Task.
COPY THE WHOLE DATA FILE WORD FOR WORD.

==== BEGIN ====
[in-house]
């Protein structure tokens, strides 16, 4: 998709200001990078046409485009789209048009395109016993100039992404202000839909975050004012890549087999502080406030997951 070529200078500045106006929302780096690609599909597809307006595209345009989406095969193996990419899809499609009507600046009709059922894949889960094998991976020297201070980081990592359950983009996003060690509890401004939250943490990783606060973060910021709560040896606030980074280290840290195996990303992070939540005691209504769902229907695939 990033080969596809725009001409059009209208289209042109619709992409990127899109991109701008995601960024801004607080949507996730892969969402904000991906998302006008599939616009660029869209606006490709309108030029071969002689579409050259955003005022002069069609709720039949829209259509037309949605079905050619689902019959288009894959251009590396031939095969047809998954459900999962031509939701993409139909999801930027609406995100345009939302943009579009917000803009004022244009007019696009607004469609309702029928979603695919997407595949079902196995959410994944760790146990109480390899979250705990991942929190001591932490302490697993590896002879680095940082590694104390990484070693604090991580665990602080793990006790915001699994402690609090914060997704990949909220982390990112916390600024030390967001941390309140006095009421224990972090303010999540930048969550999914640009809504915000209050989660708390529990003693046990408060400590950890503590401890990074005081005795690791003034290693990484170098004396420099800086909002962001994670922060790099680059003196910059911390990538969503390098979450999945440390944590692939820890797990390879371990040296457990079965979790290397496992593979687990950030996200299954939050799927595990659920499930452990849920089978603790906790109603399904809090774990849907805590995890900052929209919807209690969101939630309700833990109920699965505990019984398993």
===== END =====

[in-house]
């Protein structure tokens, strides 16, 4: 998709200001990078046409485009789209048009395109016993100039992404202000839909975050004012890549087999502080406030997951 070529200078500045106006929302780096690609599909597809307006595209345009989406095969193996990419899809499609009507600046009709059922894949889960094998991976020297201070980081990592359950983009996003060690509890401004939250943490990783606060973060910021709560040896606030980074280290840290195996990303992070939540005691209504769902229907695939 990033080969596809725009001409059009209208289209042109619709992409990127899109991109701008995601960024801004607080949507996730892969969402904000991906998302006008599939616009660029869209606006490709309108030029071969002689579409050259955003005022002069069609709720039949829209259509037309949605079905050619689902019959288009894959251009590396031939095969047809998954459900999962031509939701993409139909999801930027609406995100345009939302943009579009917000803009004022244009007019696009607004469609309702029928979603695919997407595949079902196995959410994944760790146990109480390899979250705990991942929190001591932490302490697993590896002879680095940082590694104390990484070693604090991580665990602080793990006790915001699994402690609090914060997704990949909220982390990112916390600024030390967001941390309140006095009421224990972090303010999540930048969550999914640009809504915000209050989660708390529990003693046990408060400590950890503590401890990074005081005795690791003034290693990484170098004396420099800086909002962001994670922060790099680059003196910059911390990538969503390098979450999945440390944590692939820890797990390879371990040296457990079965979790290397496992593979687990950030996200299954939050799927595990659920499930452990849920089978603790906790109603399904809090774990849907805590995890900052929209919807209690969101939630309700833990109920699965505990019984398993």